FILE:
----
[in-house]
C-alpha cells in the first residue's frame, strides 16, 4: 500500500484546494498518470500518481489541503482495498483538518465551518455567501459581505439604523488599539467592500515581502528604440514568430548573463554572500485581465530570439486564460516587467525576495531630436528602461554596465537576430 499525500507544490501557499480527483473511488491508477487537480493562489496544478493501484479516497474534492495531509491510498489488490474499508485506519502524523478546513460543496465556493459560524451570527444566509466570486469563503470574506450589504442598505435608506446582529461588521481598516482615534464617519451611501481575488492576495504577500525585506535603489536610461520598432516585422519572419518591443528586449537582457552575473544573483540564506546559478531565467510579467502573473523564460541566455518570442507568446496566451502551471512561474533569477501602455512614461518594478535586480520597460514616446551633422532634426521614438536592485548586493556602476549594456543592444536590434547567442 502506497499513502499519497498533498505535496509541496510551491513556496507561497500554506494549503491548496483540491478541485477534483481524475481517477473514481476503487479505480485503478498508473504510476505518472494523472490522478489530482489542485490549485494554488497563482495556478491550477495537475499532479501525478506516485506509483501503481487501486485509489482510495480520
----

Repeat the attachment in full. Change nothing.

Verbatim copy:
[in-house]
C-alpha cells in the first residue's frame, strides 16, 4: 500500500484546494498518470500518481489541503482495498483538518465551518455567501459581505439604523488599539467592500515581502528604440514568430548573463554572500485581465530570439486564460516587467525576495531630436528602461554596465537576430 499525500507544490501557499480527483473511488491508477487537480493562489496544478493501484479516497474534492495531509491510498489488490474499508485506519502524523478546513460543496465556493459560524451570527444566509466570486469563503470574506450589504442598505435608506446582529461588521481598516482615534464617519451611501481575488492576495504577500525585506535603489536610461520598432516585422519572419518591443528586449537582457552575473544573483540564506546559478531565467510579467502573473523564460541566455518570442507568446496566451502551471512561474533569477501602455512614461518594478535586480520597460514616446551633422532634426521614438536592485548586493556602476549594456543592444536590434547567442 502506497499513502499519497498533498505535496509541496510551491513556496507561497500554506494549503491548496483540491478541485477534483481524475481517477473514481476503487479505480485503478498508473504510476505518472494523472490522478489530482489542485490549485494554488497563482495556478491550477495537475499532479501525478506516485506509483501503481487501486485509489482510495480520